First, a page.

Weeks after India’s External Affairs Minister visited Sri Lanka, President Gotabaya Rajapaksa gave the green light to the India-backed port project in Colombo. The project, earlier put on hold following protests by workers’ unions, is approved at a time when the island nation is seeking a $2-billion financial lifeline from New Delhi.
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Reports suggest that the Rajapaksa government has been seeking a $1 billion currency swap and $1 billion debt moratorium from India to save it from sinking into a sea of foreign debt.
Sri Lanka’s economic situation has turned worse of late. As of September 2020, the country was facing $51.6 billion in foreign debt, according to the Central Bank of Sri Lanka. The foreign reserves dropped to $5.5 billion as of November 2020, down from the $7.6 billion in December 2019.
India’s commitment to supporting Sri Lanka in its economic revival was well reflected in 2020 when the Reserve Bank of India had given the nod to the $400 million currency swap proposal of the Central Bank of Sri Lanka.
In May 2020, Rajapaksa had sought the assistance of India for a currency swap of $400 million under SAARC (the South Asian Association for Regional Cooperation) arrangements and an additional $1.1 billion currency swap, bilaterally.
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There’s another factor to the Sri Lankan President’s nod to the development of a container jetty in the Port of Colombo. Rajapaksa had referred to “regional geopolitical concerns” behind the government’s decision to revive the project.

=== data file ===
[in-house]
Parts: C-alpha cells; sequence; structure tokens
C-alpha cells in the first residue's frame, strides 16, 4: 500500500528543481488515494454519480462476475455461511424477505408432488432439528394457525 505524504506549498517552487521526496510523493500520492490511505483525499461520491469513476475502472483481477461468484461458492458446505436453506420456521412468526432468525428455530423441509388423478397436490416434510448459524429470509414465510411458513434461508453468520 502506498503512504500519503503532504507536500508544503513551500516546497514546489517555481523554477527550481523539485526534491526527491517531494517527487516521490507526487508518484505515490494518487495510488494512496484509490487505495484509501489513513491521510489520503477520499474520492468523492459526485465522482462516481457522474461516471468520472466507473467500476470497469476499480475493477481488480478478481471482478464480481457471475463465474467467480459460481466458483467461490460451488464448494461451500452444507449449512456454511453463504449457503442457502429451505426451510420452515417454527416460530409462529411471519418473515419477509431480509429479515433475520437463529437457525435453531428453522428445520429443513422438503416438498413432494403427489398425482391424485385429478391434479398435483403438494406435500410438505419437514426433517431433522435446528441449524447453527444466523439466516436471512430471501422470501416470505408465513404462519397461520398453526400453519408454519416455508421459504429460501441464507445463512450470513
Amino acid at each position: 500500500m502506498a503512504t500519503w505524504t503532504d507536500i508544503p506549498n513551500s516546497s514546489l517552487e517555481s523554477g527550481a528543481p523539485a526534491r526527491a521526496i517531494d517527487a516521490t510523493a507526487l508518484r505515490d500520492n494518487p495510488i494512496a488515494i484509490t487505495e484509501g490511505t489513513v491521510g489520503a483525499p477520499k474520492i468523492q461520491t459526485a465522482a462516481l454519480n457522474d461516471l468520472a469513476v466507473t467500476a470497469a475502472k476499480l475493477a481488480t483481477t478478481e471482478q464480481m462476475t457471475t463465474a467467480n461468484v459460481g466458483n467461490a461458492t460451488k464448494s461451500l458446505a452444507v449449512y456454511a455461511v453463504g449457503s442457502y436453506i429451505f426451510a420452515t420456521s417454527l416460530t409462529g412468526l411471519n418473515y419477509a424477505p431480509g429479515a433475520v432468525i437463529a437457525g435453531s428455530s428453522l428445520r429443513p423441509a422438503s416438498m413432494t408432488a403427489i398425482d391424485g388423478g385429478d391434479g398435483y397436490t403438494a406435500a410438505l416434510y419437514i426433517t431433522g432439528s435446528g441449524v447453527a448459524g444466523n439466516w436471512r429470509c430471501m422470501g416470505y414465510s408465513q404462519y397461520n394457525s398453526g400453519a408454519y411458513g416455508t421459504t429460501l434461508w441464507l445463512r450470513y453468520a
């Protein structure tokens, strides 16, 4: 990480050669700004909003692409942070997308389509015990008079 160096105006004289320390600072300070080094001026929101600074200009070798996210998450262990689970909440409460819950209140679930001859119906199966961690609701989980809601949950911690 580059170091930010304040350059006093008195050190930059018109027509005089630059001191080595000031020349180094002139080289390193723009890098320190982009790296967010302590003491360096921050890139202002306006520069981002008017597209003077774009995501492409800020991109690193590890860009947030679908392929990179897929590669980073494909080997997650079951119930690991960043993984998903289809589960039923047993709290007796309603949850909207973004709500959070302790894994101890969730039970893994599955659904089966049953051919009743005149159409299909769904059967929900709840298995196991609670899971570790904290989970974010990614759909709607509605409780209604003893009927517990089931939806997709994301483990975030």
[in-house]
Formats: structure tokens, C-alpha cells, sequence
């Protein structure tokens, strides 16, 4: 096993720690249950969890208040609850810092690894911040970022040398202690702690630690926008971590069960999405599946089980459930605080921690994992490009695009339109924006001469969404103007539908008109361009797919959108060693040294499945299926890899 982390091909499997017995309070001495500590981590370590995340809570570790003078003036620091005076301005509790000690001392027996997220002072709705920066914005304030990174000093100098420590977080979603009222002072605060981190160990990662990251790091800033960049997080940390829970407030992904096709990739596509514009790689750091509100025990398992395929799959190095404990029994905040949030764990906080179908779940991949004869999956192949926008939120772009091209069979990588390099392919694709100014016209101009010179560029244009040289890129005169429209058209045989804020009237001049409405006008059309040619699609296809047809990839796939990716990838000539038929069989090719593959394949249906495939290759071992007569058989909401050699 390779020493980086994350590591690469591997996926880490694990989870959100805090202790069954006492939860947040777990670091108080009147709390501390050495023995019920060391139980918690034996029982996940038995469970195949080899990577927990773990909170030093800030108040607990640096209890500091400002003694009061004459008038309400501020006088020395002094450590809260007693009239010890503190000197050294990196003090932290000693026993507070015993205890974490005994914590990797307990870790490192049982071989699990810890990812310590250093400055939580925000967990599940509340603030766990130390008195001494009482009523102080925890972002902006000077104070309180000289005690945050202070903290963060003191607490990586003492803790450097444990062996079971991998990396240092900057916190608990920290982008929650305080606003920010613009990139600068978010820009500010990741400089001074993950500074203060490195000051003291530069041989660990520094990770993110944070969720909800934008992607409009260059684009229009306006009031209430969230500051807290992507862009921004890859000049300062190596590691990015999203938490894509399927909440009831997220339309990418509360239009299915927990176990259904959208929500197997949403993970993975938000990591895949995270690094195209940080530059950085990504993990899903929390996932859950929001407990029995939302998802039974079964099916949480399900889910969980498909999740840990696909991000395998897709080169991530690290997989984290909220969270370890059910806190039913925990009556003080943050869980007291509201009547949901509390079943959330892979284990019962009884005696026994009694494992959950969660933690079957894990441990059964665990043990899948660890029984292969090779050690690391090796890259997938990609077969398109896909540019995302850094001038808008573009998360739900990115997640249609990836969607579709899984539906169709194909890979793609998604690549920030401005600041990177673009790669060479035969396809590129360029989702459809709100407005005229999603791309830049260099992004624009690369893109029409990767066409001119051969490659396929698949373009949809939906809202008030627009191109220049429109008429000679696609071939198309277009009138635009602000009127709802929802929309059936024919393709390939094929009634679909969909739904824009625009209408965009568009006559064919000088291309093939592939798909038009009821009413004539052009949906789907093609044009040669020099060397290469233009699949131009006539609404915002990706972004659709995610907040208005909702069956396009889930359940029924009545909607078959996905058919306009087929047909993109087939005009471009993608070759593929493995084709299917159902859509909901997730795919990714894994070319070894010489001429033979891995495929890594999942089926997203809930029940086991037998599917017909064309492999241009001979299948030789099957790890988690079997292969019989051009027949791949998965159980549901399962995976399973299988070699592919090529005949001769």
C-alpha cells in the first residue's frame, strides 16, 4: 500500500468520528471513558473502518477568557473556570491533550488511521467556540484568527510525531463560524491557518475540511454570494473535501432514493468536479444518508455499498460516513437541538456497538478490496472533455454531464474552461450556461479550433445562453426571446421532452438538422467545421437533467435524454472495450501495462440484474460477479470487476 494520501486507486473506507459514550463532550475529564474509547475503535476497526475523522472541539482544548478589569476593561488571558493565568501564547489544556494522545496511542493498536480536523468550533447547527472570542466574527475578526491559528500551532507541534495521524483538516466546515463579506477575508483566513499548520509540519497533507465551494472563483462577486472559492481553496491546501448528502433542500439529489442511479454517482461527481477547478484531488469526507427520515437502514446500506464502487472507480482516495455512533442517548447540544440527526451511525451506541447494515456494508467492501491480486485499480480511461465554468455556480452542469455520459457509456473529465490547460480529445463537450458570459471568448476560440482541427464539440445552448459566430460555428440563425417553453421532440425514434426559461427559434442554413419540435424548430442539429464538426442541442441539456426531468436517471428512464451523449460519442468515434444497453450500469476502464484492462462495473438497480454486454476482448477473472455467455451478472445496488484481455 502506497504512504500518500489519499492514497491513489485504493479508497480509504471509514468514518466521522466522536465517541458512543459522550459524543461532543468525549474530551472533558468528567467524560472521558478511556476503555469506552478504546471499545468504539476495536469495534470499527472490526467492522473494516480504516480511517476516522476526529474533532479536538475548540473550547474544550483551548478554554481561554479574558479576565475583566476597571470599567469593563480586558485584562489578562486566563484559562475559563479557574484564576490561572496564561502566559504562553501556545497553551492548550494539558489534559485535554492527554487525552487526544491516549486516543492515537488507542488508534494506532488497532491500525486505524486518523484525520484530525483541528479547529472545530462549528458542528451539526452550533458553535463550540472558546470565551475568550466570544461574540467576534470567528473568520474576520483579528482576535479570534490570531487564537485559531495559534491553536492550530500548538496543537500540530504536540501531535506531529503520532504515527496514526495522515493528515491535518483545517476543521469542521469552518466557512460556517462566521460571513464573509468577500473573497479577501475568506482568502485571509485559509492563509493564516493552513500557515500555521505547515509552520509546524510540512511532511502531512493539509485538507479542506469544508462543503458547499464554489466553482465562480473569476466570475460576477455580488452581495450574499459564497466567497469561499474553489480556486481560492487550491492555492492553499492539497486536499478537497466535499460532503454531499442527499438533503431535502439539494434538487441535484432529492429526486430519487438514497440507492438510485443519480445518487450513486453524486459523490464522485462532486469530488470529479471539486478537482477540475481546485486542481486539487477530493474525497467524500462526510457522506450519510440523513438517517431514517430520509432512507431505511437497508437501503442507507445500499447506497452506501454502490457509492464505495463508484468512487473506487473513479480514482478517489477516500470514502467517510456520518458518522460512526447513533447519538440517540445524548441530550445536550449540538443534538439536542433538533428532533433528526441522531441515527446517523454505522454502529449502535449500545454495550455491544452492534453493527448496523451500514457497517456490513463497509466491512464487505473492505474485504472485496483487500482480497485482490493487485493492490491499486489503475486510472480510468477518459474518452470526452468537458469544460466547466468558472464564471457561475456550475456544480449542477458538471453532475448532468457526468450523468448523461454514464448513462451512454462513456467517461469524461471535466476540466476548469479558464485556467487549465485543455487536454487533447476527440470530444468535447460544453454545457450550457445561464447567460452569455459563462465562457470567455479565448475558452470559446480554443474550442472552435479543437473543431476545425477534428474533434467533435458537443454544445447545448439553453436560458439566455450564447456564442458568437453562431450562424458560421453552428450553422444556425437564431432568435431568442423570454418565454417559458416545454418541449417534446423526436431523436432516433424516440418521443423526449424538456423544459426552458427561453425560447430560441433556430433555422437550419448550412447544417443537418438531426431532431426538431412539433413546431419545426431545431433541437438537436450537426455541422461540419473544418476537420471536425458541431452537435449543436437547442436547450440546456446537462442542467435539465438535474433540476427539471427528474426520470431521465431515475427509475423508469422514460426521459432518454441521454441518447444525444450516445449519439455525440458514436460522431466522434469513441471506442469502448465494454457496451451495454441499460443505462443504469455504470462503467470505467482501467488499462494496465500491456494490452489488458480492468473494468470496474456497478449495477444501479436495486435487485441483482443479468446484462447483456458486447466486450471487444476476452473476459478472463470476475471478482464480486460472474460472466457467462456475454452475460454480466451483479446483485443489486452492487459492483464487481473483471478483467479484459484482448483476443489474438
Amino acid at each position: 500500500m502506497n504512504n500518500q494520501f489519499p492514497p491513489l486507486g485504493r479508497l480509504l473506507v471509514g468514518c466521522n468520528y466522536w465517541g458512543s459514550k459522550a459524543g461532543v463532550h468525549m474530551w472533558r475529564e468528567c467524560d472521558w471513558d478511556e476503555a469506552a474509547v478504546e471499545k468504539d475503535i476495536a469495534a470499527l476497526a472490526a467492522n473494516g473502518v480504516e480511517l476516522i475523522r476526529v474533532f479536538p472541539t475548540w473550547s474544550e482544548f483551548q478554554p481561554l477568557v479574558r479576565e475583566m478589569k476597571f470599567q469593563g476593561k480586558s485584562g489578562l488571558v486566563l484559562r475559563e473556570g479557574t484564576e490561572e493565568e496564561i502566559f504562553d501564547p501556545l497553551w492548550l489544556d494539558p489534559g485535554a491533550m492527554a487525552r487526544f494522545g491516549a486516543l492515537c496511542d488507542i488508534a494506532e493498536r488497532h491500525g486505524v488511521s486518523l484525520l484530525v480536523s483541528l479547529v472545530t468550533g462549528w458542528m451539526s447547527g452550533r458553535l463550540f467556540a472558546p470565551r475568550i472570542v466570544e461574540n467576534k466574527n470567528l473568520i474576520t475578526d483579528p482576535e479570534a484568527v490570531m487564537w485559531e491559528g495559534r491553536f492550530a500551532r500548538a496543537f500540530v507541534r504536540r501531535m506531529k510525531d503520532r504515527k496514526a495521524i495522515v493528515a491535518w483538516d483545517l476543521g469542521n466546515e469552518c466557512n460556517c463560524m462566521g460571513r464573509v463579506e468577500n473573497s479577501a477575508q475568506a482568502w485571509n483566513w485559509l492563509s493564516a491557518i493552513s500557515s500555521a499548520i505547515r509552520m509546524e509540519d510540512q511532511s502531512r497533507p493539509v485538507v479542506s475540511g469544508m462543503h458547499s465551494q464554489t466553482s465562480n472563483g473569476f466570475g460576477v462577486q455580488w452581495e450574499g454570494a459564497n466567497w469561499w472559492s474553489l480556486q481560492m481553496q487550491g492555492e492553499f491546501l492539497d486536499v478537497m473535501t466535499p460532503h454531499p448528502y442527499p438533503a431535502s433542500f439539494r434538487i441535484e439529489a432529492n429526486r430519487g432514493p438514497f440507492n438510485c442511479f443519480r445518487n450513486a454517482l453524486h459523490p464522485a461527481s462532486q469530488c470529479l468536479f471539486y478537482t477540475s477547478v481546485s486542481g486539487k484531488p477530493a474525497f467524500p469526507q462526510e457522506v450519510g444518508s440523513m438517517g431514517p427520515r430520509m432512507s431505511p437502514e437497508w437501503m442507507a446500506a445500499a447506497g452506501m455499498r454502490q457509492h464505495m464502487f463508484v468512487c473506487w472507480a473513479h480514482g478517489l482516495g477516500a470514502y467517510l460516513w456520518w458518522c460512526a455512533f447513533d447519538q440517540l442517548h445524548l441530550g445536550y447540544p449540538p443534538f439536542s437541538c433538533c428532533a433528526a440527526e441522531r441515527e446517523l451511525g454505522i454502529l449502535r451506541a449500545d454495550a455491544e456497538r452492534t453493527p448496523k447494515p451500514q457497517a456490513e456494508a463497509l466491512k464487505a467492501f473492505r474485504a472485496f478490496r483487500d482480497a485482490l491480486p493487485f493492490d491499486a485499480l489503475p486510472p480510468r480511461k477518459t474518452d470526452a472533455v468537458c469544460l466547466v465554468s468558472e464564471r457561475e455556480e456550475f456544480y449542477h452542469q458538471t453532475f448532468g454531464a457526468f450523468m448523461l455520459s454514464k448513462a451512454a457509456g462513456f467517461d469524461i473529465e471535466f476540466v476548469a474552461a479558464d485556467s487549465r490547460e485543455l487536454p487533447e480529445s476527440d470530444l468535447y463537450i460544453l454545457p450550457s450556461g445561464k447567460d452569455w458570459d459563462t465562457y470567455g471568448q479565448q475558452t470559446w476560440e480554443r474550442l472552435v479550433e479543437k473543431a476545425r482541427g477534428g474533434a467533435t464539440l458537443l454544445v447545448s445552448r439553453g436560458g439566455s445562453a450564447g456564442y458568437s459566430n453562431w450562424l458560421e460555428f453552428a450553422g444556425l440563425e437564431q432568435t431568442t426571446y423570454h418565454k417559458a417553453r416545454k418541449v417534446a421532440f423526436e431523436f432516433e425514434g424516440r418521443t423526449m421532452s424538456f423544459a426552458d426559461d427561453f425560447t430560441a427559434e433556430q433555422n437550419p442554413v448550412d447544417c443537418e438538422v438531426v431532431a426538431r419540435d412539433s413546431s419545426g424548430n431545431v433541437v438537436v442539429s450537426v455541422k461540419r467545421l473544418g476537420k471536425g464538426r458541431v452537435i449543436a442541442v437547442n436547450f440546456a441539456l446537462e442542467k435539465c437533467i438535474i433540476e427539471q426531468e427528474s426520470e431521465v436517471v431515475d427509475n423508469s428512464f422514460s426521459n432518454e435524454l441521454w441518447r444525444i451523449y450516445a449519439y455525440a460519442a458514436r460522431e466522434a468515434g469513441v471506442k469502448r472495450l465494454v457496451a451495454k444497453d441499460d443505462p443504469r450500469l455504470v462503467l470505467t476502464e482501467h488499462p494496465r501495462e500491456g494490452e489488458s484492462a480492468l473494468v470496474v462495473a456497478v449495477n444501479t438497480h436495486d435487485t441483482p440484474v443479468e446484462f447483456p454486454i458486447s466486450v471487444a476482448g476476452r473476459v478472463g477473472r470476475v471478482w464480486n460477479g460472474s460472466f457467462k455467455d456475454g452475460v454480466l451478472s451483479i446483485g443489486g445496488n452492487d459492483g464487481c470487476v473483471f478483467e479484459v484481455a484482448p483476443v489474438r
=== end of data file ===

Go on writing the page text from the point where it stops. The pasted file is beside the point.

Experts have pointed out that Rajapaksa revived the deal as India wants the signature project in the neighboring country to be on track.
This reflects New Delhi will “assert its regional weight” selectively. A source told Nikkei Asia: “India has sufficient strings to pull to remind the Sri Lankan government that its interests should be a priority over others. The ECT has become a new strategic marker by which India-Sri Lankan ties will henceforth be measured.”
About 66% of the transshipment business at the terminal is linked to India. The project is vital for New Delhi due to its strategic interest in having a presence at the port, which is located along one of the world’s key shipping lanes.
The Eastern Container Terminal is located at the newly expanded southern part of the Colombo harbor.
As per the deal, the Sri Lanka Ports Authority (SLPA) would retain a 51% stake and the remaining 49% would be invested by “India’s Adani Group and other stakeholders”, President Rajapaksa said on January 13.
The deal had been put on hold following protests from Sri Lankan trade unions. But Rajapaksa said that “the ECT will not be sold or leased”. The port’s worker unions have been resisting any foreign involvement in the ECT.
The domestic protests against a deal involving India raise suspicion since there were no “sustained agitations of the kind to stall Chinese investments through the past decade and more,” said Sathiya Moorthy while writing for the Observer Research Foundation.
He indicates how China is the only other big foreign investor in the country. It is known how Sri Lanka has fallen prey to China’s economic debt-trap strategy. After Colombo was unable to repay the massive Chinese loans, it eventually had to lease the Hambantota Port to China Merchant Port Holdings Limited for 99 years for $1.12 billion in 2017.